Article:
by EBSCO Medical Review Board
(CSF Shunt Infection)


Cerebrospinal fluid (CSF) is a clear fluid that protects the brain and spinal cord. A CSF shunt drains excess fluid from the brain into another part of the body.

An infection can develop in the shunt. It needs to be treated quickly to keep it from spreading.


It can be easier for germs to stick to medical devices like shunts. Bacteria that sticks to the shunt can grow into an infection.

Risk Factors

Infection is more common in:

  • Babies who are born too early
  • Older adults
  • People who have had a shunt infection before
  • People who have a gastrostomy (feeding) tube

Other things that can increase the risk of infection are:

  • Problems during surgery, such as a long surgery or infection
  • Problems after surgery, such as CSF leaking
  • Need for a second surgery to replace part or all of the shunt


People with a CSF shunt infection may have:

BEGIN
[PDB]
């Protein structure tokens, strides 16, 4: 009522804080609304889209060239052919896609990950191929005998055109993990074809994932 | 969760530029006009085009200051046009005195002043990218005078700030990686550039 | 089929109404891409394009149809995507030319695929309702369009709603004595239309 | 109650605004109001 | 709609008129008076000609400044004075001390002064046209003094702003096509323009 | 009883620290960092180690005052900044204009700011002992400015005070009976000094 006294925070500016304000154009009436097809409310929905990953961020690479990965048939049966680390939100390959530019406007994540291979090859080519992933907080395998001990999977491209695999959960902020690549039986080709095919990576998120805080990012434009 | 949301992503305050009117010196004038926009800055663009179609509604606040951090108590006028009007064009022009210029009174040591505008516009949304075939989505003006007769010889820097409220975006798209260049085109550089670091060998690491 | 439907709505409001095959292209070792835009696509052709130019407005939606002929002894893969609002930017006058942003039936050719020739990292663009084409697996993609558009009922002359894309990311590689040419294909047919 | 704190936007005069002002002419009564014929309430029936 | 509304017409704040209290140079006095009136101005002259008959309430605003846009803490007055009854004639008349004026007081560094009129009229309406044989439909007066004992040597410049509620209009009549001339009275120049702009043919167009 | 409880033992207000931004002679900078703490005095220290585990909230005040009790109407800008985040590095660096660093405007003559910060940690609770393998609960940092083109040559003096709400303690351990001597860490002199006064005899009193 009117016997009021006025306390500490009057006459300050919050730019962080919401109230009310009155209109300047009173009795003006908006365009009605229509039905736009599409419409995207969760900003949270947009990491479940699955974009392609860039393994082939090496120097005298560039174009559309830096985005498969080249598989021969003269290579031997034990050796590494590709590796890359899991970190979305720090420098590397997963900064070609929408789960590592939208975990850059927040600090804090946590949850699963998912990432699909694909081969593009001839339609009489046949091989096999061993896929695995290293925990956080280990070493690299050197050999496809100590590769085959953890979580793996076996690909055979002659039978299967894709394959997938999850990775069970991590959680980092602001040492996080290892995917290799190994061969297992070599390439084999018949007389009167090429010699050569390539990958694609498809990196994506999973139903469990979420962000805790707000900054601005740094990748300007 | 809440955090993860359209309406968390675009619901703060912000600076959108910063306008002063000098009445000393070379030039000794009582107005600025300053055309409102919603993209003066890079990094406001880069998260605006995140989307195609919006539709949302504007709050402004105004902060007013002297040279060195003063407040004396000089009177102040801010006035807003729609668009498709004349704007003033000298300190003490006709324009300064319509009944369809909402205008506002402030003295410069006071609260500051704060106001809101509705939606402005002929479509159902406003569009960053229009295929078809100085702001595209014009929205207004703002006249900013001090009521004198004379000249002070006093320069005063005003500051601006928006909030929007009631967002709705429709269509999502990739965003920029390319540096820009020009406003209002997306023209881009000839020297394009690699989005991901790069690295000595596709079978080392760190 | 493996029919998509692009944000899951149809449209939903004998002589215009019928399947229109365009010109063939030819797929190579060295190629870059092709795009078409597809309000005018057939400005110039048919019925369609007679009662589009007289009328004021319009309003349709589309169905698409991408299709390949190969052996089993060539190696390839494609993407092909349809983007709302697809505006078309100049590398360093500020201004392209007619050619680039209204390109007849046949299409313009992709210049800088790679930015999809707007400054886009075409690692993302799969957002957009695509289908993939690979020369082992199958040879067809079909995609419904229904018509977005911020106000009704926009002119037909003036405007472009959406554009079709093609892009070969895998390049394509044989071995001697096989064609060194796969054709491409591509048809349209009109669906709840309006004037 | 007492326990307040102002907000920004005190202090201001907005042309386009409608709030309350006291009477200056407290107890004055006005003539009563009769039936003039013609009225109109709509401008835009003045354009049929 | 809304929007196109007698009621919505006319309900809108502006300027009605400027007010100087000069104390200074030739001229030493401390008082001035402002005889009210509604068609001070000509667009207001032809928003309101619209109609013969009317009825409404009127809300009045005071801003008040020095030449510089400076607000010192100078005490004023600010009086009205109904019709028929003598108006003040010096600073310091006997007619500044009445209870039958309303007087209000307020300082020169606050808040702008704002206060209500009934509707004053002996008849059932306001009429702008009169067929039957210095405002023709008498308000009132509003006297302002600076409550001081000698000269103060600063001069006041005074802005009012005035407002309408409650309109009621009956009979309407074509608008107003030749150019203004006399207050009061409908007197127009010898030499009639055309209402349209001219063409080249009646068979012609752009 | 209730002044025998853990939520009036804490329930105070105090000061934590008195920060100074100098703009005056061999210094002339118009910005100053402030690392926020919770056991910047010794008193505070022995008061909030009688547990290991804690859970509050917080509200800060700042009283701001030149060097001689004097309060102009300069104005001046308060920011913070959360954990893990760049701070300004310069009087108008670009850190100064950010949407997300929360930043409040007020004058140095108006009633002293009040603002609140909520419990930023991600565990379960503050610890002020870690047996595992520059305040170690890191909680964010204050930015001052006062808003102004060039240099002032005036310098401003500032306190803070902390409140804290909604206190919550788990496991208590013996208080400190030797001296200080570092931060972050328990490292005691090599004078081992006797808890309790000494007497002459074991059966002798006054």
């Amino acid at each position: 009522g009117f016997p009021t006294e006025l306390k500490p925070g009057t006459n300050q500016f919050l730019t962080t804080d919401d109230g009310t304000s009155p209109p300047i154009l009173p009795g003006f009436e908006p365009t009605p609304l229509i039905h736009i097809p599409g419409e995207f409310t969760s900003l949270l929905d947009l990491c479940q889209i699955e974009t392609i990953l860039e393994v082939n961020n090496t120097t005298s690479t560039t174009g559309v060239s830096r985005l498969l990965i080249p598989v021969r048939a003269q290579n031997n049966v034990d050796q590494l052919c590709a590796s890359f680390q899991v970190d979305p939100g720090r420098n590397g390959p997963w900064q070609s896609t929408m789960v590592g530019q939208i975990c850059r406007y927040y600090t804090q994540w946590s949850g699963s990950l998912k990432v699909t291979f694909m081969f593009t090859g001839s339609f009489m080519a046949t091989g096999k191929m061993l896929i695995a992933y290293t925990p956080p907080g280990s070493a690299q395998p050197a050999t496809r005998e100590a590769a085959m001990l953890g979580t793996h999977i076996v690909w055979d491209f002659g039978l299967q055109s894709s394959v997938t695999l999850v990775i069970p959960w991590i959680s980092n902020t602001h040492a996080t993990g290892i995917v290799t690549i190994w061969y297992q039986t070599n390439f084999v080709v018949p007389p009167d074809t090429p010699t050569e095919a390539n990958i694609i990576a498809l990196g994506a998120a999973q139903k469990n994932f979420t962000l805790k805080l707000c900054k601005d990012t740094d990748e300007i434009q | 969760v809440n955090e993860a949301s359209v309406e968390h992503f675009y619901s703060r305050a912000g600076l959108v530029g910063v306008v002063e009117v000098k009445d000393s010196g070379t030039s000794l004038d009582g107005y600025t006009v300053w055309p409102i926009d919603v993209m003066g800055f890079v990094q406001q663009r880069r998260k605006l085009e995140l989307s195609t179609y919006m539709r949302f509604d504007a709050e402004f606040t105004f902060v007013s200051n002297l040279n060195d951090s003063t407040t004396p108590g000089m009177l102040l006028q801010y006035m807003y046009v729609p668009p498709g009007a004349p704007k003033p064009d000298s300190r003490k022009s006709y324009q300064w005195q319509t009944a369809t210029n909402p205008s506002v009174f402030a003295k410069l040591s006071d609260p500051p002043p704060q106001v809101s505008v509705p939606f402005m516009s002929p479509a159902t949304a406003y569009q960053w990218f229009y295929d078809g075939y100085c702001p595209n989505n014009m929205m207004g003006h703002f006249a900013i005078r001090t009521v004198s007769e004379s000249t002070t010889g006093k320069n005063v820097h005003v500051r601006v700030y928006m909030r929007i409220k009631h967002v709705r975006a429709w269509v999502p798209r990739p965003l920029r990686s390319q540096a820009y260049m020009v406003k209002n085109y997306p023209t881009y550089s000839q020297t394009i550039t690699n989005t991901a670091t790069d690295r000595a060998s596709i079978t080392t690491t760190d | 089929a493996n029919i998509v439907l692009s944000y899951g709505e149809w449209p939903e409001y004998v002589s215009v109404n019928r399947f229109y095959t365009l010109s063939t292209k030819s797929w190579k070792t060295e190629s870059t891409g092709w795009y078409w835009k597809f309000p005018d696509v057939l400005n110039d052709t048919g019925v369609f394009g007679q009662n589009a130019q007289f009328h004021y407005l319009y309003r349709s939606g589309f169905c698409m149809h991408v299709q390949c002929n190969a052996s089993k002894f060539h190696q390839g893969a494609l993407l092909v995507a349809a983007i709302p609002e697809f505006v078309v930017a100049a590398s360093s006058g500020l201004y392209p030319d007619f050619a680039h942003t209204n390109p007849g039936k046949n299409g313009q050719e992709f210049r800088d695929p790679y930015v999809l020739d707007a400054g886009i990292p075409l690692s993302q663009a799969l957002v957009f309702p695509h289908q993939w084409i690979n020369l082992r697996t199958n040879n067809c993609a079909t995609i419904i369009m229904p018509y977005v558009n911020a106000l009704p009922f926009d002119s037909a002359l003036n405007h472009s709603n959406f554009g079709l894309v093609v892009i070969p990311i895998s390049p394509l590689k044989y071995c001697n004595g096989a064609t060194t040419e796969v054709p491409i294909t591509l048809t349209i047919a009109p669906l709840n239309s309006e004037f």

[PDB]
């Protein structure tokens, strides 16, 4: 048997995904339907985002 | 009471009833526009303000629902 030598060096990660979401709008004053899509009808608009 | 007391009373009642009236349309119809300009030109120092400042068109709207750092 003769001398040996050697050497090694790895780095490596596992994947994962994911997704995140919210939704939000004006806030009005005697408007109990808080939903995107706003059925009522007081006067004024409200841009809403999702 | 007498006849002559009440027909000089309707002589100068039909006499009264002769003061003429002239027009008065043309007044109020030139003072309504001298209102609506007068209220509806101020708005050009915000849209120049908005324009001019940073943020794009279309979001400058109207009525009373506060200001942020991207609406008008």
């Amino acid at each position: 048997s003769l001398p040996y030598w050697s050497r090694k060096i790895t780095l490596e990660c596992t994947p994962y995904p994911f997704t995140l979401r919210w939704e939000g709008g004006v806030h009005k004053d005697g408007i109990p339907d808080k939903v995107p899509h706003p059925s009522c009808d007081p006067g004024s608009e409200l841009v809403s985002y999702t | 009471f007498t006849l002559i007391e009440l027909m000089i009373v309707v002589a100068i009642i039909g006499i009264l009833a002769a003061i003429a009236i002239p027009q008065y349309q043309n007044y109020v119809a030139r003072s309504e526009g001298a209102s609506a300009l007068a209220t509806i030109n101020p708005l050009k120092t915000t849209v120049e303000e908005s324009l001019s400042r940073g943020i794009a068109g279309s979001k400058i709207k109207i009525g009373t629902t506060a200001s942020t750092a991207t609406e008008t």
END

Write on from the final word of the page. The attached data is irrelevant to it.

• Fever
  • Redness, discharge, swelling, and pain
  • Headache
  • Nausea and vomiting
  • Fatigue
  • Irritability
  • Change in mental status or behavior
  • Seizures

Rarely, some people will not have symptoms.


Your doctor will check the area around the shunt. Blood and CSF fluid may be tested. It will show signs of infection and the specific germ that caused it.

Images may be taken to find the source of the infection. This can be done with:


The goal of treatment is to get rid of the infection. How that is done will depend on your overall health and infection. Options are:

  • Antimicrobial medicine to help your body kill the bacteria.
  • Surgery to remove the shunt. An external shunt will be placed until the infection clears. The internal shunt may be placed again once the infection has cleared.


When you get a shunt, your care team will take steps to lower your chances of infection. This may mean:

  • Using tubes that are treated with antibiotics
  • Giving you antimicrobial medicine before surgery


Family Doctor—American Academy of Family Physicians 

Hydrocephalus Association 


Canadian Patient Safety Institute 

Health Canada 


Central nervous system device infections. EBSCO DynaMed website. Available at: Accessed April 15, 2022.

Complications of shunt systems. Hydrocephalus Association website. Available at: Accessed April 15, 2022.

Hanak, B.W., Bonow, R.H., et al. Cerebrospinal fluid shunting complications in children. Pediatric Neurosurgery, 2017; 52(6): 381-400.

Shunt infections. About Kids Health—The Hospital for Sick Children website. Available at: Accessed April 15, 2022.

Revision Information